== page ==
Memory Quilt for a New Baby

A friend contacted me during the spring to ask if I’d be willing to make a baby quilt. Because of my Lenten promise not to start new projects and because of the House Divided quilt I knew I’d have to make between April 20 and May 23, I wasn’t sure I had time. The friend said she wasn’t looking for complexity as much as she was looking for simple squares made out of meaningful fabrics, so I agreed to try.

The friend’s nephew and his wife were expecting a baby in June (the baby is here safely and everyone is doing well), and they wanted to have a baby quilt made with the fabric from a favorite shirt of the baby’s grandmother, who had passed away. The child is named for the grandmother, which makes it even more special. I was also asked to include silk from one of the bridesmaid dresses from the wedding (that my friend washed and dried to make sure it would stand up to such abuse before making the request), as well as fabric from a shawl that was carried in the wedding.

I used the arms of the shirt first, so that the grandmother’s arms would be wrapped around the baby. Then the fronts of the shirt, then the shoulders, and then the back. There’s about a 12″ square of fabric left of the shirt that can be used for a future quilt if they want another one. There are two dark squares in the quilt that were the fabric under the front pockets of the shirt. The patch that would have been over the grandmother’s heart is on the edge of the quilt, so that they could monogram the baby’s name into it if they wanted to.

I quilted flowers into it because of the grandmother’s love for gardening, since the denim shirt was her gardening shirt.


Working with denim, silk, and satin damask proved to be an interesting challenge. The quilting cottons were a good stabilizer and helped keep the quilt square as I finished it.

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I was going to add brighter fabrics, but found that the competed with the shirt and the silks, so I chose instead to go a more subtle route. The final result was very good, I think.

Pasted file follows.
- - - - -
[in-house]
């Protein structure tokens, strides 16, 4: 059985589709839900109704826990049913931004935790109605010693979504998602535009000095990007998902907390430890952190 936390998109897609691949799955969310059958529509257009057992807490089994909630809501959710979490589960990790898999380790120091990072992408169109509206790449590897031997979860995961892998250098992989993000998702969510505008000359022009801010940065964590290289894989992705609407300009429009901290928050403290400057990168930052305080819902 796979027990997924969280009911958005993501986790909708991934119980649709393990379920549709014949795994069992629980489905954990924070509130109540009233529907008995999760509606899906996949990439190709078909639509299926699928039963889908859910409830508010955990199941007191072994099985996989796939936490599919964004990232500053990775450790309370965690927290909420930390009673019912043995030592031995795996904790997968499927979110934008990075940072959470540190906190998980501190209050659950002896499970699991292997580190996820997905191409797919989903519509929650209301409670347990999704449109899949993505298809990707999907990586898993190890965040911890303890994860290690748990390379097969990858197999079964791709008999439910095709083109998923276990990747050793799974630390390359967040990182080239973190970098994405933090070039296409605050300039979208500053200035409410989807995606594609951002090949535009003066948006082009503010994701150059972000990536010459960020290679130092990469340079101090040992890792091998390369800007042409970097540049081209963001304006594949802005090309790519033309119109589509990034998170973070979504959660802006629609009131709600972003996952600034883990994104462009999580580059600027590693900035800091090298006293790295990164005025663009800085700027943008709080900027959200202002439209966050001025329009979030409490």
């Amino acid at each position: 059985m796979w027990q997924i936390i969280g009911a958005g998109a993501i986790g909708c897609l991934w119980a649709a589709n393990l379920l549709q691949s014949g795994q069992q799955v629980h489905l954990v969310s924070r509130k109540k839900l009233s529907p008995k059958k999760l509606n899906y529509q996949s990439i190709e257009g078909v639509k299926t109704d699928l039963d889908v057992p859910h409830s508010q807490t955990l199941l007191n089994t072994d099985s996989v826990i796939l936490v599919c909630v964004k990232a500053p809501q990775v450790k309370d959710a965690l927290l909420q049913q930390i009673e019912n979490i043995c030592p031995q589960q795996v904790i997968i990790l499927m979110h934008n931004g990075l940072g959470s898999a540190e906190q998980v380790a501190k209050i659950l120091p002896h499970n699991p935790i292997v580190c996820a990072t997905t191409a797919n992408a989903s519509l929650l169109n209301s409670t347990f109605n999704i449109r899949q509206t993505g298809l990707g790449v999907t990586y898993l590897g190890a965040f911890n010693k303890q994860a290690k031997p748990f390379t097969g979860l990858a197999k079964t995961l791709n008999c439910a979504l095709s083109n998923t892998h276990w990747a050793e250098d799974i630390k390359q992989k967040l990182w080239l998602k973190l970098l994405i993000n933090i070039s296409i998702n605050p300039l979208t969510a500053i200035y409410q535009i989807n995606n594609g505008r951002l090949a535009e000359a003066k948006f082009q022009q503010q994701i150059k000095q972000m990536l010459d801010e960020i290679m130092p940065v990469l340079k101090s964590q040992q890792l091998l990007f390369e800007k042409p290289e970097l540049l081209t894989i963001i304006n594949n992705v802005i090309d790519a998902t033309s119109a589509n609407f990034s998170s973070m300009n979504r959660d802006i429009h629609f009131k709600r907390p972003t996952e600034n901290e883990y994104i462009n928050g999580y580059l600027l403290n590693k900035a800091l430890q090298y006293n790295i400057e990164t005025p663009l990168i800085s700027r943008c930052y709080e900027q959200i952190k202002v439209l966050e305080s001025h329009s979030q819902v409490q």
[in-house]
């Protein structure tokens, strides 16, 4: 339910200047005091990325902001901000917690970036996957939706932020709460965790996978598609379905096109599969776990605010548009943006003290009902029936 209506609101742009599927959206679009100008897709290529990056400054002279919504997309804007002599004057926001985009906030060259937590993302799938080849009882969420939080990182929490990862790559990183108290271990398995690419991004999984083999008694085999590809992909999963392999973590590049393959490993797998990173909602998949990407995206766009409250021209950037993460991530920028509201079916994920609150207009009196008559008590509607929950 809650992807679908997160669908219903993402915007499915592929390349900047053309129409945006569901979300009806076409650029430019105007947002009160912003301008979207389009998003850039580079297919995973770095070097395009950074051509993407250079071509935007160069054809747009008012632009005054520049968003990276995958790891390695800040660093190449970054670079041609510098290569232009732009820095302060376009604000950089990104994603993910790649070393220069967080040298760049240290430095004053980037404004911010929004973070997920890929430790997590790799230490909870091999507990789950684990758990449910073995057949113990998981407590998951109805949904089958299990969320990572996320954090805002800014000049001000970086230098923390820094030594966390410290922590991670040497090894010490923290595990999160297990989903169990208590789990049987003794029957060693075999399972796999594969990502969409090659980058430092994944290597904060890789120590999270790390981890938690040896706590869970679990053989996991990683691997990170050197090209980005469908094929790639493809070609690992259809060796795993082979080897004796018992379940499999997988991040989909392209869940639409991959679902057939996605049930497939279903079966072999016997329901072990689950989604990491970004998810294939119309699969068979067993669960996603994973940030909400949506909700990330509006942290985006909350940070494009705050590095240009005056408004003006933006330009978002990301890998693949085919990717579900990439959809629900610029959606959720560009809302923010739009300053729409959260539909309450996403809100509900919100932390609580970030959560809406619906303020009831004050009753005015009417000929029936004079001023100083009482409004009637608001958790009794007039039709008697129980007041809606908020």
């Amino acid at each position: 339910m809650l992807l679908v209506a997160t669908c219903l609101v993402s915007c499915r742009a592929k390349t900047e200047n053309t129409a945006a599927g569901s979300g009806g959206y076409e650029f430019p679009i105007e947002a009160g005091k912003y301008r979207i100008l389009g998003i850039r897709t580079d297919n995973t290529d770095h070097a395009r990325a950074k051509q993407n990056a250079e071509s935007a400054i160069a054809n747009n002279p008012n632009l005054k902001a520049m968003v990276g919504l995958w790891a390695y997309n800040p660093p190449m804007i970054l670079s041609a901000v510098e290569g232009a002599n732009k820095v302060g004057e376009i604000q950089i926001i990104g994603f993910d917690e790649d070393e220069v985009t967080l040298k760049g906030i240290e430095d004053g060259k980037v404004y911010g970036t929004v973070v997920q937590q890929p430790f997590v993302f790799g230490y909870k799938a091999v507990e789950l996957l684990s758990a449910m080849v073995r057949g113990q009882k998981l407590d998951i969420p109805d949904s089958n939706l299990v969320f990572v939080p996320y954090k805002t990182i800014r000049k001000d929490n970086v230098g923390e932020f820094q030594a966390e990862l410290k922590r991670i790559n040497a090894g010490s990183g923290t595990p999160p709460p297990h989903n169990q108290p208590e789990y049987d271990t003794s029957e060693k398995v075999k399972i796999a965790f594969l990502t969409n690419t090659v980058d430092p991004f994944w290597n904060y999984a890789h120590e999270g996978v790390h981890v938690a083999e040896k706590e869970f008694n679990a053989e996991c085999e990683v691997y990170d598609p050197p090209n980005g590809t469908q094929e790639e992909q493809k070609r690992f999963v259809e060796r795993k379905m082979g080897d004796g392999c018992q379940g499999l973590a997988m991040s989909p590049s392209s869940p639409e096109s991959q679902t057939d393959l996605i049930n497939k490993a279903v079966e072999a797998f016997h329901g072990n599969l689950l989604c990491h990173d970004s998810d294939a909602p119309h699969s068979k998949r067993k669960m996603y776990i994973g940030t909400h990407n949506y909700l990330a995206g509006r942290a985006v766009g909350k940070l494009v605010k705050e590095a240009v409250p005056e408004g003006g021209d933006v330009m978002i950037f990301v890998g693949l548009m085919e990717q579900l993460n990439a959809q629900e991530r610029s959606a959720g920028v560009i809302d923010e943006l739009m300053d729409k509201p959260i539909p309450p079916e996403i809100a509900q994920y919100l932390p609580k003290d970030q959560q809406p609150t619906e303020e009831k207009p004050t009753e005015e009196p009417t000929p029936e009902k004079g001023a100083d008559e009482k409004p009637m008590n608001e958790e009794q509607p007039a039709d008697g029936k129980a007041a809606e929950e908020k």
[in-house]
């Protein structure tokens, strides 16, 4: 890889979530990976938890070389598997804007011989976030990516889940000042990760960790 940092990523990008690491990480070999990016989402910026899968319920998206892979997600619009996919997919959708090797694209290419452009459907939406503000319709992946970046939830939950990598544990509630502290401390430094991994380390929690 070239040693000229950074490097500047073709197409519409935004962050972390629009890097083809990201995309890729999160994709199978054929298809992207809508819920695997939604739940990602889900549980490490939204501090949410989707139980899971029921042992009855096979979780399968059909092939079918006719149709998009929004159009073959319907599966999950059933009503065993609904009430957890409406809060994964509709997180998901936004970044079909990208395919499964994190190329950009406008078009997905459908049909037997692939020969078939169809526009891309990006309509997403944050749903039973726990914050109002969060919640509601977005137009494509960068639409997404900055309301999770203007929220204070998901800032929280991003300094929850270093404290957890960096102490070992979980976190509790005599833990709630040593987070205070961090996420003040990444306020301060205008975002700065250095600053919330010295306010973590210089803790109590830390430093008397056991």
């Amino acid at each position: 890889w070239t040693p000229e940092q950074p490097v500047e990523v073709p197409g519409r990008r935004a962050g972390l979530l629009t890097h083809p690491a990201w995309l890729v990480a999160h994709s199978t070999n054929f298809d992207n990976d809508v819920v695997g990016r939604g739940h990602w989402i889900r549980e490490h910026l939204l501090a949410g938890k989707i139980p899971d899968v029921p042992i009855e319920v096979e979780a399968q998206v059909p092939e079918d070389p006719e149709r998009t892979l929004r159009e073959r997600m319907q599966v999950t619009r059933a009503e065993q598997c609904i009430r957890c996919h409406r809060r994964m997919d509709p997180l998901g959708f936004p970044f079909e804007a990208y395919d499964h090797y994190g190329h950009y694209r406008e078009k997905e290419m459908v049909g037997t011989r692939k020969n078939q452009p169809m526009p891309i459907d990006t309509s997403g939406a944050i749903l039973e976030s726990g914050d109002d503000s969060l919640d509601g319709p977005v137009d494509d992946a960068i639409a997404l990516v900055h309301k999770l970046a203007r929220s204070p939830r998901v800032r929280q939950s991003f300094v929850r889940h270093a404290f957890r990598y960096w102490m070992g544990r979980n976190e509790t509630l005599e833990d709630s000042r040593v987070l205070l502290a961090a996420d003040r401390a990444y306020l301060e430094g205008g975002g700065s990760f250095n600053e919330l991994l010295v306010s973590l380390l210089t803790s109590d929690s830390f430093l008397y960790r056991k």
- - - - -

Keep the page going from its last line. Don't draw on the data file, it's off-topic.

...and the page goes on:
My friend said that when she delivered the quilt to the new parents and shared the order in which I made it and that I made the quilt top on Mother’s Day, there was not a dry eye in the room.

I’m really glad I got to be part of this important project.

House Divided Quilt

This is the 6th finish of 2014! Go me!

One of the members of the math department where I teach is a rabid Alabama fan. He married a rabid Auburn fan yesterday. Our department decided that a “House Divided” quilt would be a fun gift for him, so I decided to do a simple giant chevron. I designed it in TouchDraw on the iPad first, and figured out how many squares of each color I would need.


Then my coworkers drew the diagonal sewing lines on the squares for me (because I HATE that part of doing half-square triangle units), and I sewed and cut the triangles. Here’s the stack of all of them before pressing and trimming.


Once they were all pressed and trimmed, the quilt top went together very fast.


As always, Friday “helped” with quality control.


The completed top was too big to lay out on my floor, but I tried.


I chose to quilt it simply in a spiky swirl pattern with white thread, just to give it some softness and keep it from being too angular.

I raced to finish the quilt in time to give it to Henry and Alta at Baccalaureate in May since all of our department would be there and we wouldn’t all be in town for the wedding. This meant I had to wash and dry the quilt — and deliver it while it was still warm from the dryer — since Alta is allergic to cats and Friday had “helped” so much.

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The backing fabric was a PERFECT match to the colors in polka dots — I’m not sure if Riley Blake has roots in the South, but this particular color combination is a very Auburn/Alabama one. I was very excited when I saw it.

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The binding was houndstooth, as a nod to Henry since he’s the member of our department.


This is a rushed and blurry shot of the quilt after being washed when it got all crinkly and delicious, as quilts do.


And here are the bride and groom with the quilt. They were completely amazed and had no inkling that we were going to give them something like this. Their reaction was perfect and made all of the effort absolutely worthwhile.